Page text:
laughingwolf said...

you know of the cause of mine, but if anyone so much as lays a finger on me when i'm going through a bout, i will rise up through my pain and smite him/her...

there are times NOthing will help, and i never know when those times will happen... so yes, those who are pain free, consider yourselves blessed!

Zhu said...

Pain sucks. I feel for you, even though I can't put myself in your shoes.

Any chance you can allow yourself to be a devilish and Machiavelli genius like House on bad pain days?

Beth said...

We all cope as best we can and in our own unique ways.
Hang in there…

I am “a devilish and Machiavelli genius.” ;)
Doesn’t help!

Jaya J said...

two weeks ago i had the pleasure of meeting this american doctor and we spoke about general health and aging systems in relation to foot health, proper walking and running, which involves the barefoot approach. it made a lot of sense to me and i've been doing myself a favour by following some easy to do self massages.
have a look if you can, Beth.

Beth said...

Jaya J:
Thanks – I subscribed to the blog. Looks interesting & helpful – although I’m still searching for the “easy to do self-massages” on the site.

laughingwolf said...

indeedy, beth... said...

Thanks for the message, Beth. It's an invaluable one. I'm sorry for your pain, while I know that you aren't one to ask for sympathy.

Regardless, I hope you're enjoying Mother's Day weekend.

Attila the Mom said...

Oh, I feel your pain!! Hope things get better and better. Happy Mother's Day!

Beth said...

I try to keep the “whining” to a minimum… ;)

I know you do. :)
Or should I use this? :(

And a Happy Mother’s Day to you!

Cipriano said...

I think this is really really good advice [consciously appreciating the ABSENCE of pain] and I actually do it quite frequently. I will lay in bed and just try to really connect with my breathing, for instance, and just appreciate the incredible absence of pain.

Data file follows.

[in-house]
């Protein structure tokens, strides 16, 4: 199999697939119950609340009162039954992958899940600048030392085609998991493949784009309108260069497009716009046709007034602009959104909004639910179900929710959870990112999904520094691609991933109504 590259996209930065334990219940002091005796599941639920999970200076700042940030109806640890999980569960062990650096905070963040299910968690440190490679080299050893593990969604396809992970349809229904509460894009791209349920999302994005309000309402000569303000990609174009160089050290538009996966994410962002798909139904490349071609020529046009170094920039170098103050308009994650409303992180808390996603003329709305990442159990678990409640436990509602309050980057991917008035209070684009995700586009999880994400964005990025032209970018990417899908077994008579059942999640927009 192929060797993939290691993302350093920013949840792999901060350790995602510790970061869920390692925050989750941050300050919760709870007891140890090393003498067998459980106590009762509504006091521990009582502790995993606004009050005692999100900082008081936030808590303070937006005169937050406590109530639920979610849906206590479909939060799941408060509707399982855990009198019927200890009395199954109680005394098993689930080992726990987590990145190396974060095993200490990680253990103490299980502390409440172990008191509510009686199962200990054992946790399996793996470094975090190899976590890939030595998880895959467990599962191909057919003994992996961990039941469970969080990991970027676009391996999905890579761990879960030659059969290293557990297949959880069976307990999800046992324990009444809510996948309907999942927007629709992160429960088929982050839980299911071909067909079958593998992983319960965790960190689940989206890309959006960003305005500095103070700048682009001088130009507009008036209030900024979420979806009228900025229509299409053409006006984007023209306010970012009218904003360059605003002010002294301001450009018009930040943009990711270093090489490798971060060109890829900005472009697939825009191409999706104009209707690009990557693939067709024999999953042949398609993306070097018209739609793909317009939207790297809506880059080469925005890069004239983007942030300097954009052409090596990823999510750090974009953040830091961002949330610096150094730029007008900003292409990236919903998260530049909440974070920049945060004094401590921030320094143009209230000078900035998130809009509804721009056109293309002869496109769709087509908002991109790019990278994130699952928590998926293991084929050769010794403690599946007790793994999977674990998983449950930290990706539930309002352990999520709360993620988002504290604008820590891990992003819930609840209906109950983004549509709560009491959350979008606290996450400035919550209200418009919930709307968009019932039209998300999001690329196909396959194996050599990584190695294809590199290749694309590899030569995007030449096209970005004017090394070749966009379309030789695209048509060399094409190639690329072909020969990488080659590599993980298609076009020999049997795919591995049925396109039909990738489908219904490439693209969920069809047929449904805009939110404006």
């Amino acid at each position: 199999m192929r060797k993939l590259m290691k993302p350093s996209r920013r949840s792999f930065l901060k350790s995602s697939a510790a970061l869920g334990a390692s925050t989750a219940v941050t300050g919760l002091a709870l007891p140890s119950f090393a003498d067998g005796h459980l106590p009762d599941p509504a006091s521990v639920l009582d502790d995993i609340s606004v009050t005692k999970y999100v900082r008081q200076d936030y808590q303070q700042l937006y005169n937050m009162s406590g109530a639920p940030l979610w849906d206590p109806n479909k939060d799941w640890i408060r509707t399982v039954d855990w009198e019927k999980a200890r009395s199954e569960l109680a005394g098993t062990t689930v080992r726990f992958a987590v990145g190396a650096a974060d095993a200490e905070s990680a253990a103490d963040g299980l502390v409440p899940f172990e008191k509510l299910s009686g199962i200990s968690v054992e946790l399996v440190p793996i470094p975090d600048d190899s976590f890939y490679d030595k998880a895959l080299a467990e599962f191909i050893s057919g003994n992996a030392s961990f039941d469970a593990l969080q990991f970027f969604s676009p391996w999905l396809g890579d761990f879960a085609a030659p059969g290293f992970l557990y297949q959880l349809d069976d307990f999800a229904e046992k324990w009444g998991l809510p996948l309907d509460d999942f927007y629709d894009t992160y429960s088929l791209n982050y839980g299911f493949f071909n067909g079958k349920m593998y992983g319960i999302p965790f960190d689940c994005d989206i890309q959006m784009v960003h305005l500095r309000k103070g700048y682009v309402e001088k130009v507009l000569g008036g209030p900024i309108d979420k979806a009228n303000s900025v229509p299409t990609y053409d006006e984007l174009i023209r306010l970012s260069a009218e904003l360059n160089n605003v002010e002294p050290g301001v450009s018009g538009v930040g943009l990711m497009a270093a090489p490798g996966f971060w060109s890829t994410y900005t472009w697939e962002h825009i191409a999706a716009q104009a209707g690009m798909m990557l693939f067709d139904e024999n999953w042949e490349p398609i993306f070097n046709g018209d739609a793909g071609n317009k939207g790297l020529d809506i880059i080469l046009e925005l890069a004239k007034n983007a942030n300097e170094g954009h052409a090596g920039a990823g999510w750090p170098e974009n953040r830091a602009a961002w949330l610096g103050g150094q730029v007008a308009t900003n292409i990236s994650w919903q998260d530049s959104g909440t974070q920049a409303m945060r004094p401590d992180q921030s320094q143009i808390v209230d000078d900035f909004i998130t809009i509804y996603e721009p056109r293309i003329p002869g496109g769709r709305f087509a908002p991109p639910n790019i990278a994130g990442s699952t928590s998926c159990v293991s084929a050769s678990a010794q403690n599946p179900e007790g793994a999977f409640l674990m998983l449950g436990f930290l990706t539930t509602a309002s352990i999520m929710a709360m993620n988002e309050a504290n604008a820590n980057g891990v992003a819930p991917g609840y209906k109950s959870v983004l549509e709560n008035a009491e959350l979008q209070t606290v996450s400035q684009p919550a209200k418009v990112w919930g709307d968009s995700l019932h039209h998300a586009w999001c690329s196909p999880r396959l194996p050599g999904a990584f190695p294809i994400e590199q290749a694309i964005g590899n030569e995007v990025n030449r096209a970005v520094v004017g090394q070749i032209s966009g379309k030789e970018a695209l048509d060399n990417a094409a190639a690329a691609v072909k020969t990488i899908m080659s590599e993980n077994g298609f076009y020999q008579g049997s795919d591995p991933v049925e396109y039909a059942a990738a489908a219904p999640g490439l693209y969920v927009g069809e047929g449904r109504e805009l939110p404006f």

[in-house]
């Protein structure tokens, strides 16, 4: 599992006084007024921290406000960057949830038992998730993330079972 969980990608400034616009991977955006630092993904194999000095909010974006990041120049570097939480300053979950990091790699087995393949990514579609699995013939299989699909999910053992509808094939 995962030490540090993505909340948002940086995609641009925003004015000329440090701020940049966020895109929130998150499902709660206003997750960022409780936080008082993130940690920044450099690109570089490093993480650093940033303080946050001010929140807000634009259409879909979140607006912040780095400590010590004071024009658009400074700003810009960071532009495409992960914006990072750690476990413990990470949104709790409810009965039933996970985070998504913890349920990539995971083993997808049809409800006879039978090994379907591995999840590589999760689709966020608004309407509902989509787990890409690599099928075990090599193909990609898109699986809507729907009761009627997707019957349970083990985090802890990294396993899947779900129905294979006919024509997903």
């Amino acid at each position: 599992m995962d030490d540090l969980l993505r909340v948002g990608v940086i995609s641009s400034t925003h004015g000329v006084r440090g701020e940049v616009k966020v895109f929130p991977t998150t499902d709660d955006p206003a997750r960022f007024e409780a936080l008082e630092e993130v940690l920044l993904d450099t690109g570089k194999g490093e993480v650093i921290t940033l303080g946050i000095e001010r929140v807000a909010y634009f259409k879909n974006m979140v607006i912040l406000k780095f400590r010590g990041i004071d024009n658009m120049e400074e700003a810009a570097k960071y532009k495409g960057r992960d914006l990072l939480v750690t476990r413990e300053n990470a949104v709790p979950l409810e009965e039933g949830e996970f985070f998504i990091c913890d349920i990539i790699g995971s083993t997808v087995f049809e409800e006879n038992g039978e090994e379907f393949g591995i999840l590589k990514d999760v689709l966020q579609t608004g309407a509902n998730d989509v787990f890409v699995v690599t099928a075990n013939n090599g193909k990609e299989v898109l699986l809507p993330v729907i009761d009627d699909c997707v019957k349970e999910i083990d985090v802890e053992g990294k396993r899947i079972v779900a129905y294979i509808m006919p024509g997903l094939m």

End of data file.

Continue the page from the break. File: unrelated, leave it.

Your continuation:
I've only had very momentary bouts with pain and even sickness, never ever spending even one day [or one hour] in a hospital, so I am very thankful.
Obviously it [my life] will not always be this way, but it is so good, so important even to appreciate health while it is there. Thank you for this reminder.

Juliette said...

Beth. You're so right. We only appreciate how good we have it when we don't have it good. I am presently being grateful at my current lack of pain though fear this may be down to the fabulous Rioja I am drinking!

nursemyra said...

Having just weaned myself off a 25 year dependence on a heavy duty migraine medication I am glorying in the number of headache free days I am suddenly experiencing. It was worth the ten days of agonising cold turkey

Beth said...

Sounds like you practice the art of mindful breathing/meditation – that’s a technique that sometimes works for me re: pain.
I know I sounded preachy in my blog post but it is good to appreciate the absence of pain.

“You don’t know what you’ve got ‘til it’s gone…” Joni Mitchell
My doctor actually recommends occasional moderate drinking to ease pain – but NOT in combination with the Rx!

You are one of “us.” ;)
Congratulations – ten days of going cold turkey would be a very, very long time.

nursemyra said...

Only the first four days were dreadful. After that I had several hours each day when I felt almost normal, so when the headaches would come I was in a better place to deal with them.

I'm still getting a few but they never develop into migraines and I don't suffer the nausea any more so I feel effectively "cured". And happy!